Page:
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Remarkable performances in a film that sticks close to the story
First, a little history to put things into context. By the time this movie aired on Halloween night 1994, America was completely sick of hearing about the Arnolds. Earlier that year, Roseanne joked that she, Tom, and their assistant Kim Silva were a thruple, but the situation changed when she discovered Tom and Kim had actually slept together. A tabloid frenzy ensued and dominated headlines as the Arnolds separated, with Tom being treated as an ousted Yoko Ono.
At the same time, there were a whole string of unauthorized TV movie docudramas in the works (Madonna, Liz Taylor, Nancy Kerrigan, etc.), so Fox and NBC each scrambled to to get a story about the power-couple's breakup on the air. Fox beat NBC by 3 weeks with their "Roseanne: An Unauthorized Biography," a reprehensibly inaccurate telefilm starring an utterly miscast Denny Dillon. Critics were uniformly disparaging, but no one showed more disdain for the movie than Roseanne herself. Probably driven by spite, Rosey quickly announced plans to host NBC's upcoming film and provide commentary, but she changed her mind and backed out ten days before the premiere. It's too bad that it didn't happen because it would've been fascinating and given this now-obscure movie a well-deserved boost.
Patrika Darbo and Stephen Lee had each guest-starred on "Roseanne" (Darbo was particularly memorable as a waitress whom Rosey had perceived as a doppleganger), and this might explain why their performances were so good -- as a matter of fact, Lee deserved of an Emmy for his thoroughly uncanny portrayal of Tom. Probably in an attempt to avoid a lawsuit, the Fox movie had played fast and loose with the facts, but the NBC film stuck relatively close to the true story... so much so that it almost feels like a love letter.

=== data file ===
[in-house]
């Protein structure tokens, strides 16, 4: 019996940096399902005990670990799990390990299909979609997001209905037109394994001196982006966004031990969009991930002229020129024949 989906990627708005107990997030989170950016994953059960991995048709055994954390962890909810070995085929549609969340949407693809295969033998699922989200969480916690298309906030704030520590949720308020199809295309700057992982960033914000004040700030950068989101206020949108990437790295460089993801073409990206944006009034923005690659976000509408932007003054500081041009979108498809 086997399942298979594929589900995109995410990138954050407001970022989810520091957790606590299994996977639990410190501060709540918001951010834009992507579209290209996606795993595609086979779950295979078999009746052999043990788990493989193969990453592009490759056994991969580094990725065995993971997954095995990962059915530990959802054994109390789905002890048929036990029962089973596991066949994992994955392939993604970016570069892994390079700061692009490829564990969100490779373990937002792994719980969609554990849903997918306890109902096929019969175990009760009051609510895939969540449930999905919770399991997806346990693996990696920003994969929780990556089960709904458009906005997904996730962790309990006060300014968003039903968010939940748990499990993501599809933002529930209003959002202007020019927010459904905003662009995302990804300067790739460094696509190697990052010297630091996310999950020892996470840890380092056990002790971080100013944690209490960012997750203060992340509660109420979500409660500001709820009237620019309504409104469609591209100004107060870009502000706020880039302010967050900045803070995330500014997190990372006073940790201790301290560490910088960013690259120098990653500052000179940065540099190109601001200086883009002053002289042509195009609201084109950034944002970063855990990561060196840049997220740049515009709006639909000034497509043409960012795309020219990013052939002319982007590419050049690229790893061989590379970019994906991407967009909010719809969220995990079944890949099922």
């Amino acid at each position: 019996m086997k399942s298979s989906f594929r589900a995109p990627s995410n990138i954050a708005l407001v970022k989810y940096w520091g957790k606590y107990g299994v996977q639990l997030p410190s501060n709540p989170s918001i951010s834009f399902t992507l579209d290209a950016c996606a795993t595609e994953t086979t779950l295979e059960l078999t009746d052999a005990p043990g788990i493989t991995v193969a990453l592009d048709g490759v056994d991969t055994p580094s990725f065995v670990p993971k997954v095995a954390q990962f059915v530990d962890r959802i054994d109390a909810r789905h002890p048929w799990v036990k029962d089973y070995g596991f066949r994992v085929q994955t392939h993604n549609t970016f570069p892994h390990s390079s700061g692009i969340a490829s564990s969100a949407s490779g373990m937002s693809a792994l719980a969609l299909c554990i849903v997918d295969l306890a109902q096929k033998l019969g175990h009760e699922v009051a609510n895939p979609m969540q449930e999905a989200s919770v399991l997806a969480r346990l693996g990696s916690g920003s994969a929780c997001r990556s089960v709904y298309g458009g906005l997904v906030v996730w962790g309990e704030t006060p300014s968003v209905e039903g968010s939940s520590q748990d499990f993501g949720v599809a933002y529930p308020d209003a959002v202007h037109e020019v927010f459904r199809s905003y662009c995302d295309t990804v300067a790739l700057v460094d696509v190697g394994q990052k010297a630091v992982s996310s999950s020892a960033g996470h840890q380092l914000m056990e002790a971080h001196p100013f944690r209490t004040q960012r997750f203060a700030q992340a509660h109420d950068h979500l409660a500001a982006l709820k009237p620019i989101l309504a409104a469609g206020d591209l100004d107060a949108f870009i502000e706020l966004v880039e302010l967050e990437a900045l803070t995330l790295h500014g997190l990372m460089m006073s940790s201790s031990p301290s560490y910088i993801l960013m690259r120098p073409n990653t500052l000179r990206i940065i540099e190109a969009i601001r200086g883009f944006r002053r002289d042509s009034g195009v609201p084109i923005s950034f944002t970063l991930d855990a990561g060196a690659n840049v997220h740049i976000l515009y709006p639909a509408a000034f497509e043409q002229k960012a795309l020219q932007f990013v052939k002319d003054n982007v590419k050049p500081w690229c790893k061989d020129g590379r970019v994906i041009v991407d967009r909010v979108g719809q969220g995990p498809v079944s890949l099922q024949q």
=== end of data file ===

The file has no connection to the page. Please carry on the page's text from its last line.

The popular sitcom is viewed peripherally, taking a backseat to the saga of the Arnolds, from their affair through their rocky marriage to their ultimate divorce. Roseanne is depicted as the brash and ballsy broad that she is, but we're also shown a woman who is struggling with the demands of fame, family, and the man-child who rocked her world off its foundation. Tom isn't portrayed as a villain, but rather as a drug-addicted sadsack who had fallen in love with TV's most popular and outspoken new star. Public perception was NOT on Tom's side at the time, but the writing and Lee's nuanced performance managed to make him seem sympathetic.
The movie does have some issues, most notably in how Roseanne is portrayed as a victim. While she was (and continues to be) one in many respects, we don't see much of the humor that she continuously uses as a coping mechanism. As such, she comes off looking sort of pathetic in spots. Now, that's not to say that there's no comedy, but strangely, it's Tom who instigates many of the film's moments of levity, dealing with Roseanne's tantrumatic kids, indulging in overblown shopping sprees with his bride-to-be and partaking in on-set shenanigans.
Another problem is the treatment of... well, most everyone else in the story. Roseanne's sister Geraldine has such a slight role that it's not especially clear who she is, John Goodman and Laurie Metcalfe seem almost sinister, and Rosey's kids are totally one-dimensional.
The script isn't perfect, a few details were altered, and the affair that ended their marriage was so recent and high-profile that they opted to gloss over it, but the performances are remarkable and if you're interested in the story of Roseanne Barr and Tom Arnold, this is undeniably the best movie available.
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